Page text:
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Is Our Quest For Better Work-life Balance Thwarting Kiwi Ambition?

The saying goes that you can’t push anyone up a ladder unless they are willing to climb – with only one in five Gen Z and millennial workers currently up for the challenge, the top of the Kiwi career ladder is looking a little lonely.

A Frog Recruitment poll this month asked 1035 New Zealand workers about their primary work motivation and whether they were happy to climb the career ladder.

Eighteen per cent of 20-35-year-old workers are putting their career ambitions first, yet surprisingly, 80% of workers aged 35-50 said they were happy not to be career climbers despite being only midway through their working lives.

Frog Recruitment managing director Shannon Barlow says when people are reluctant to progress in their roles, it can create workforce issues.

“People can become ‘competent complacent’ in their job. They may have been in their role for a long time and are very good at it, but they may be stale in their work and have stopped exploring new ways of achieving outcomes because they feel they have done it all before. They are settled into the status quo.”

Conversely, the poll reveals that 39% of Gen Z and millennial workers are unhappy that their careers are not progressing as they would like.

“Less experienced team members are blocked from moving up the ladder into the roles occupied by the Competent Complacent, which can drive them to look outside their organisation for a better role or make a move across the ditch to Australia.”

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For every 20-35-year-old worker who wishes they were on a faster track to promotion, more of their peers (82%) are happier focusing on other work perks and not primarily driven to climb the ladder.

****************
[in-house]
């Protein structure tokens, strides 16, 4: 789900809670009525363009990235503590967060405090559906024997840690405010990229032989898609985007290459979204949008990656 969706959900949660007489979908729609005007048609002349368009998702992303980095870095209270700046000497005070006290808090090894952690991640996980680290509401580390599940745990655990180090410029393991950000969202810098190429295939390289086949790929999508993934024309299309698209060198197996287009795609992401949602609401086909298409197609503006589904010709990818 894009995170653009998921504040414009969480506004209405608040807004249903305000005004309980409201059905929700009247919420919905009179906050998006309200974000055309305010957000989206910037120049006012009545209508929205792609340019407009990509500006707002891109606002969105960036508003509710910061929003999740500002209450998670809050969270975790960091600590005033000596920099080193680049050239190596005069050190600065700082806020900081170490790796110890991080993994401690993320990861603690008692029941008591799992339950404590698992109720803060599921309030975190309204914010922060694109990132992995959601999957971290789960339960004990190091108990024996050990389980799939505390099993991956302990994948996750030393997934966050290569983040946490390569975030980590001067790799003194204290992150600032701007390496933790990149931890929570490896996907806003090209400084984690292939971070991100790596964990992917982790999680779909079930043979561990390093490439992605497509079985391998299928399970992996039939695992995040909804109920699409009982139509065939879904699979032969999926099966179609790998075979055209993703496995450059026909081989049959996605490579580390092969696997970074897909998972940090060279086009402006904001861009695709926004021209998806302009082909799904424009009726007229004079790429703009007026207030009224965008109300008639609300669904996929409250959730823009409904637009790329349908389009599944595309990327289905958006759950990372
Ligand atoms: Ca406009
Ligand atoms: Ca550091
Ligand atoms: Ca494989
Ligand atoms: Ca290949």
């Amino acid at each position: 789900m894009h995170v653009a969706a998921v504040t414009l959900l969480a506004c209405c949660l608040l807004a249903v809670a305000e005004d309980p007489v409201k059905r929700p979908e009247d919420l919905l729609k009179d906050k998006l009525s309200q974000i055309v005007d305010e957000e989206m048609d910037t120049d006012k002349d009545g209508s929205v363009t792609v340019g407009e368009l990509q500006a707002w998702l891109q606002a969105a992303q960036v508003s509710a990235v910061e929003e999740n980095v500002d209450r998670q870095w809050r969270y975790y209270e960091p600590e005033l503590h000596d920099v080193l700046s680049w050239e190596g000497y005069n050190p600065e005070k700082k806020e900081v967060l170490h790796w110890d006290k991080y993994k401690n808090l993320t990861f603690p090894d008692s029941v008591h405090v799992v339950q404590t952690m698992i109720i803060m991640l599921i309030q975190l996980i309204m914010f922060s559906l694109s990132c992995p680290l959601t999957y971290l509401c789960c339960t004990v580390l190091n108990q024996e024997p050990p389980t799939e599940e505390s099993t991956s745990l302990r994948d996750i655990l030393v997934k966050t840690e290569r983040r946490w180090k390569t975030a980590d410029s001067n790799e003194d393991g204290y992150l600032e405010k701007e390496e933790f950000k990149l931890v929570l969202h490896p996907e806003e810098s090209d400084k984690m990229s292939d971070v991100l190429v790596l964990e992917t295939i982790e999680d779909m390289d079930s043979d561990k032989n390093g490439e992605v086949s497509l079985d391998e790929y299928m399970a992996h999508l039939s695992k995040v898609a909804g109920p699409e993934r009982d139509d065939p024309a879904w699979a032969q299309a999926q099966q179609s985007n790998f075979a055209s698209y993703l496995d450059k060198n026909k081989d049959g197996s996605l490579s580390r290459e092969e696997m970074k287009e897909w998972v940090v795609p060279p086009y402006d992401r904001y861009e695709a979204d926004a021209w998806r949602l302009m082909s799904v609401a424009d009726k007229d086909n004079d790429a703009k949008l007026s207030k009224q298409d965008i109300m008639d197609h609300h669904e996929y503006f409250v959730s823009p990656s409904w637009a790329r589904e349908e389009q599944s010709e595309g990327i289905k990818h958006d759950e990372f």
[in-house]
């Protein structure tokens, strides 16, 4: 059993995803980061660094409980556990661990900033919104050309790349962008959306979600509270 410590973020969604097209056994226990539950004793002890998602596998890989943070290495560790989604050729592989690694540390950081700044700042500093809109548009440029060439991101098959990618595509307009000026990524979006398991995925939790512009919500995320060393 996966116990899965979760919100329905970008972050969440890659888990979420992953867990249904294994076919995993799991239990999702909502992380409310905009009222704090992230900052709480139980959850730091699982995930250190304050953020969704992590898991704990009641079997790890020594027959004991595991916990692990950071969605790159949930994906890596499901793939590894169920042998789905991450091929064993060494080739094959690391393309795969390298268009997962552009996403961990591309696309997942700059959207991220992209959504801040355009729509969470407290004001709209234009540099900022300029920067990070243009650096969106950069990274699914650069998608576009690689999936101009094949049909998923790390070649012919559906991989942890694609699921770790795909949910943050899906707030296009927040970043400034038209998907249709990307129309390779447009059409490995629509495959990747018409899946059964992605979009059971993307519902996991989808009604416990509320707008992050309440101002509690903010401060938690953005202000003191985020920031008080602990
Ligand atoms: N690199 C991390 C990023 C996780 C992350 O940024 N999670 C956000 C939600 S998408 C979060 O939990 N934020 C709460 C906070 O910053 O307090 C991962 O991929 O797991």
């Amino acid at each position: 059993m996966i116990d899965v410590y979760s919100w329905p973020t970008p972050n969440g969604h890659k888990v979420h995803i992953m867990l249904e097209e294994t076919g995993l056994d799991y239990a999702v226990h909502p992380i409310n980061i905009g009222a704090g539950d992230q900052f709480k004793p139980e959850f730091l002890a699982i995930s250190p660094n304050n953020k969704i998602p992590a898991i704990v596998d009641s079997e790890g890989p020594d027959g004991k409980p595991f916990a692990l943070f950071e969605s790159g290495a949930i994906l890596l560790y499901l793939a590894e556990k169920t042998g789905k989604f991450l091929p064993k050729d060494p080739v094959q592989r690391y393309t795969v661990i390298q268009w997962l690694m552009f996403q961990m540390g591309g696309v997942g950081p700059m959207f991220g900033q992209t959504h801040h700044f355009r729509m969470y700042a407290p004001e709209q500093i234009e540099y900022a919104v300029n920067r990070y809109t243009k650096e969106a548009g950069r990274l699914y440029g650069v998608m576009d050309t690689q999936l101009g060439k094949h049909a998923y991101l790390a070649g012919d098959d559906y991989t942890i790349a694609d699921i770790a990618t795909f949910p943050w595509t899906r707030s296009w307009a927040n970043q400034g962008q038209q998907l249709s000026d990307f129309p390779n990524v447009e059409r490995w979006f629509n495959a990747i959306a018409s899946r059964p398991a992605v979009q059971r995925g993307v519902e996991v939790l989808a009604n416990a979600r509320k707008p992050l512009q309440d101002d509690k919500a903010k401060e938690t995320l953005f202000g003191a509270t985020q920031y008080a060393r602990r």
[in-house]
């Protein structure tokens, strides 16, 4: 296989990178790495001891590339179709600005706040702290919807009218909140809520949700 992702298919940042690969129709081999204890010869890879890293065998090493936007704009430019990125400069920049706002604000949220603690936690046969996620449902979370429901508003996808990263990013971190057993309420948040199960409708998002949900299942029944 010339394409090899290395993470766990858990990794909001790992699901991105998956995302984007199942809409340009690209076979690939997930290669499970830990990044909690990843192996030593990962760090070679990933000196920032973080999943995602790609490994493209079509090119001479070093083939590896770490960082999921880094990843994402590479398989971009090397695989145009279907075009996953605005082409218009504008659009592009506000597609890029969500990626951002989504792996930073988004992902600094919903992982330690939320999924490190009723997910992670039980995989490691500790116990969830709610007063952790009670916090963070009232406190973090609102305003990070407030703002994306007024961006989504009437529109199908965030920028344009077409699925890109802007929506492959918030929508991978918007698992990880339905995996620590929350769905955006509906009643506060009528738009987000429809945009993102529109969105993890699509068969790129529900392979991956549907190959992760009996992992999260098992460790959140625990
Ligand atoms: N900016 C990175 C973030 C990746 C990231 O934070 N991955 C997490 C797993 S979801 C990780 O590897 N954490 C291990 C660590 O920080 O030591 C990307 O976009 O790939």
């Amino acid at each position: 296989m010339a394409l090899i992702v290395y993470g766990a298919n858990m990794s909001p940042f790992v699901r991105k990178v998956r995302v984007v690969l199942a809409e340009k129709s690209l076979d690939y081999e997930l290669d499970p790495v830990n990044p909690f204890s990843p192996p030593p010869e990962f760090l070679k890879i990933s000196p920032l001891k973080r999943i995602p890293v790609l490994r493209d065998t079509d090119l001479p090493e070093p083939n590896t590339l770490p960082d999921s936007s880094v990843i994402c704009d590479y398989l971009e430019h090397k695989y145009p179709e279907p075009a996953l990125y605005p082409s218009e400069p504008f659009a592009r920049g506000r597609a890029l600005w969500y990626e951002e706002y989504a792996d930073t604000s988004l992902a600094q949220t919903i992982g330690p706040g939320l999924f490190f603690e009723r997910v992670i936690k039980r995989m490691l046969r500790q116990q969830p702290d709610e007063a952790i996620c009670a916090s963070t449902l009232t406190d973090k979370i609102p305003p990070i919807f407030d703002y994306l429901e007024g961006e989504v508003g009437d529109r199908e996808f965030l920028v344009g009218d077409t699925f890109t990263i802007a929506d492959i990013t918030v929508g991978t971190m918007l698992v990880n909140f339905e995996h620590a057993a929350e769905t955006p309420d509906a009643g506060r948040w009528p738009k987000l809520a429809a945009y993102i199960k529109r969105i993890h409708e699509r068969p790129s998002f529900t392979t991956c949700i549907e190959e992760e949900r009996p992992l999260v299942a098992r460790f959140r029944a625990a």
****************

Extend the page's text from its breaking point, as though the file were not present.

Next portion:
“Climbing the corporate ladder, or any work ladder, can come with the burden of work stress. The pressures of competing with colleagues, overtime, travel, and pushing beyond the comfort zone aren’t for everyone.

“The last decade has shown us that achieving a healthy work-life balance will reduce burnout and improve the productivity of our workforce. Employers have never been more tuned in to offering work flexibility to achieve these better mental health outcomes for their people.”

Barlow says the data reveals the focus on climbing the career ladder dwindles as workers age. Ninety percent of workers 50-plus admit career climbing is not their primary work motivation, compared with 87% of 35-50-year-olds and 82% of our workforce aged 20-35.

“Most people are very satisfied knowing they’re doing a great job, and many don’t aspire to be managers or to join the C-suite.

“A high-performing team includes different people with different perspectives, personalities and personal aspirations. Recognising work satisfaction means different things to different people is the strength of a successful team.”

© Scoop Media

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